The core of the inn is a two-story, frame, Greek Revival, central-hall building with a Greek key frieze and elegant cornice. Numerous additions were made to accommodate its use as a public house. The entrance door is flanked by multipaned sidelights and topped with a multilight transom. Brick side chimneys served the four interior fireplaces, two on each floor. The inn was the residence of Jacob Haller and his wife, Mary Hargrove Haller, daughter of one of the county's first settlers. Haller was the town's first postmaster and operated a dry goods store and ferry business on the Brazos River. The house became known as an inn in 1852 and served as a center for mail delivery, message exchange, and a stop for post riders and stagecoaches during the Civil War. In the early 1960s, Faith Bybee of Houston, a noted early patron of historic preservation in Texas, purchased the inn, saving it from neglect.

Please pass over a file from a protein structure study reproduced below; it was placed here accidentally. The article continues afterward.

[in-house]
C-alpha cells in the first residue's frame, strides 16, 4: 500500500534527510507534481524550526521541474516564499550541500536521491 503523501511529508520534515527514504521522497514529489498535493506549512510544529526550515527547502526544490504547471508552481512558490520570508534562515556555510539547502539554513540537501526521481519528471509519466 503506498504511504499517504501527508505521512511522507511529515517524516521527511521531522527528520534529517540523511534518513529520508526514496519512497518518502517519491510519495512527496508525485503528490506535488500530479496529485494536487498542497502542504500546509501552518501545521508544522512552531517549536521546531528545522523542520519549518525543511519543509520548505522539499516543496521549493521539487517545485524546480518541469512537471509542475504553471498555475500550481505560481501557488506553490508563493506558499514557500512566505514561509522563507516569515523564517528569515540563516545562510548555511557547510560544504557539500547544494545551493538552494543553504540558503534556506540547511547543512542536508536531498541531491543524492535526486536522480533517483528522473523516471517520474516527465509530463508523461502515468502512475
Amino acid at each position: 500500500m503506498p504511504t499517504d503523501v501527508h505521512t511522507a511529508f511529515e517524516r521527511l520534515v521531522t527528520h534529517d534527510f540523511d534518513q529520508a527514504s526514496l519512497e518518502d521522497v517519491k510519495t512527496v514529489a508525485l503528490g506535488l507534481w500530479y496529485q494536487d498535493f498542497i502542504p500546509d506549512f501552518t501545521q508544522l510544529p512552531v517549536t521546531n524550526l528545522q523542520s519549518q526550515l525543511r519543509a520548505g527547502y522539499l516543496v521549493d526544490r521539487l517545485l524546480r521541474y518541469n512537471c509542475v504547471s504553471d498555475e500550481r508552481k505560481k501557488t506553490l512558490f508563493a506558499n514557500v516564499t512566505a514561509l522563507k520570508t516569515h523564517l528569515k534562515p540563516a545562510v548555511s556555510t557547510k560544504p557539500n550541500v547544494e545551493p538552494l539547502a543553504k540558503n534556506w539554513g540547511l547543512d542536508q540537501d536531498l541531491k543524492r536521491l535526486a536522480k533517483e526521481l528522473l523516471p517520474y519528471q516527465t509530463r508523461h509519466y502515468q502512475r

Across the street, the W. Evan House (1853) and the Witteborg House (1853) at 4953 and 4955 Main Street, respectively, are two variations on Greek Revival. The Evan House is more formal in composition with a single-bay pedimented porch, while the full-width shed-roofed porch of the Witteborg House is a more casual, vernacular form.